After the fact I learned that for $40 more I could have purchased a Southwest flight to my exact destination, but I would only have known of this deal if I had gone and searched on their website - both Expedia and Travelocity did not list this southwest.com exclusive deal.  If I had to plan the entire trip over I would definitely sacrifice the extra cash for the convenience of traveling by air.

Posted by Amanda Conwell at 06:42 PM on May 18, 2010 in Savings , Vacations | Permalink | Comments (1)

Unintended Haggling 101

Amanda Bar

Ever since I moved into my new house I've been meaning to call an exterminator to do a once over on the place; I never saw anything particularly alarming, bug-wise, but I like to be safe rather than sorry.  I had been putting off making the call, however, until I happened to open my dishwasher the other day to discover a Godzilla-sized cockroach crawling around amongst my dishes.  I might have been less put off if he had started singing, but as it was I freaked out and have since contacted Truly Nolen.

A representative came out yesterday to do an on-site inspection (the actual extermination process is happening later today), and when he advised the prices ($150 for the first three months, followed by $95 for every following quarter) I balked a bit and advised that I'd get back to him once I consulted other companies.  I apparently (and unintentionally) switched on some hidden haggle mode by stating this, because all of a sudden he was negotiating prices with me in order to get my signature on the dotted line. 

I have never in my life haggled over the price of a service or item, and I was so flabbergasted about the whole thing that I eventually grabbed the pen and signed my life (or rather, the life of my household insects) away for the decreased price of $125 for the initial 3 months, and $90 for the additional quarterly fee.  That's a surprise savings of $40!  Being the impulsive shopper that I am, I never would have though that waiting on a purchase - or at least pretending to wait - can net you such unexpected rewards.

Posted by Amanda Conwell at 01:32 PM on May 11, 2010 in Housing , Savings | Permalink | Comments (4)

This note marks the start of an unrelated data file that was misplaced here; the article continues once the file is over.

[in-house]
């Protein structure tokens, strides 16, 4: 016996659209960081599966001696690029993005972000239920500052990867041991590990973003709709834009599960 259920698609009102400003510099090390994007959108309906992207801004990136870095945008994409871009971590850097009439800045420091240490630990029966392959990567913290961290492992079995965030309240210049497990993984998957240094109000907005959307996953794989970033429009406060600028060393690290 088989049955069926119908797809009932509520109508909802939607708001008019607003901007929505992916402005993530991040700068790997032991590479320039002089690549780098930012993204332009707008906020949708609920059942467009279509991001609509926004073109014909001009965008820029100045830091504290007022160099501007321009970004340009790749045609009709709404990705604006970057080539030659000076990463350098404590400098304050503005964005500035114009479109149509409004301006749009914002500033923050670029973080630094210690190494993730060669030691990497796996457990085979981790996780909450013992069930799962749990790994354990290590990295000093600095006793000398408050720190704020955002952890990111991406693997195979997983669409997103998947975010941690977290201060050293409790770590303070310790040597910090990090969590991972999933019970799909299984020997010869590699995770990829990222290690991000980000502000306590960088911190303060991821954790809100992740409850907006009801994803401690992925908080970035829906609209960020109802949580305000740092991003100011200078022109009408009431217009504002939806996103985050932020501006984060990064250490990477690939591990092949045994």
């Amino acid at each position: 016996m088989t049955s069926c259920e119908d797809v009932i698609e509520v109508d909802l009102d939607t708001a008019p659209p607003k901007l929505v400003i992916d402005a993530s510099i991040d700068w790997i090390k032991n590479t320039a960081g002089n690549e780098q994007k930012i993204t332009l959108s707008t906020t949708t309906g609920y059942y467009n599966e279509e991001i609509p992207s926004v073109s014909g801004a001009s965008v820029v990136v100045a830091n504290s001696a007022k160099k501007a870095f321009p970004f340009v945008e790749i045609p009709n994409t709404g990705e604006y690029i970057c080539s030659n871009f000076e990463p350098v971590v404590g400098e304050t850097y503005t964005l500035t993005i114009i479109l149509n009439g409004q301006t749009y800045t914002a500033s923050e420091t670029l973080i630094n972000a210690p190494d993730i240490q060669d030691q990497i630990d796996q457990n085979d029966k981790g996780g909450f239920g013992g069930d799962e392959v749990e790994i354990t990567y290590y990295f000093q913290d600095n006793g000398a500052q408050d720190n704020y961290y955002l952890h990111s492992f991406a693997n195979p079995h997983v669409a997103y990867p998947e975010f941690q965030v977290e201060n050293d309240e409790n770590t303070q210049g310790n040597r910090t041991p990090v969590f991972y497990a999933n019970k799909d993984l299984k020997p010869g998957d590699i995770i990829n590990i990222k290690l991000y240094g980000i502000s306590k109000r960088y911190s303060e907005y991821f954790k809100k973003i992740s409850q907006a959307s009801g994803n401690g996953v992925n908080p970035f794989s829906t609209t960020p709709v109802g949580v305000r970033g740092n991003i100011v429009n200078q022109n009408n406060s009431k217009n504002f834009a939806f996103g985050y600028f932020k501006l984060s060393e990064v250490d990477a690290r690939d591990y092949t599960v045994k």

The Mother of All Gift Dilemmas

Amanda Bar

Considering the day I figured I’d come up with a Mother’s Day-related question for the readers out there.  For most of my life I’ve gifted cards and flowers to my mother on Mother’s Day; some years I go the extra mile with my sister and we chip in for a fancy 1-800-Flowers bouquet (usually about $25 each), but for the most part I’m looking at a $10 to $15 gift.

The problem (if it can be called a problem) is that the definition of “mother” has expanded within my family over the last decade.  I not only have my mother, but a stepmother, my sister, an aunt, and a step-grandmother.  It’s never been openly asked of me, but as I’ve matured – and since I now collect a regular paycheck - it’s become somewhat of a habit to get each of these women little tokens of appreciation on Mother’s Day that go beyond a simple greeting card.

Emily Post would lead me to believe that I should try and purchase unique little gifts for each of the women in my life, but as a new homeowner I don’t really have the luxury of spending wads of dough on each person.  I recently had the notion of making candy gift bags for my numerous “mothers” – a cute, tasty & affordable token of affection that I’ve utilized in the past – but I’m certainly open to any suggestions for future Mother’s Days to come.

What do you do to let the ladies in your life know you care, and how much do you generally spend in doing so?  Do you shop purely for your own mother, or do you also include the other mothers in your life on your M-Day shopping list?

Posted by Amanda Conwell at 08:11 PM on May 9, 2010 in Shopping | Permalink | Comments (2)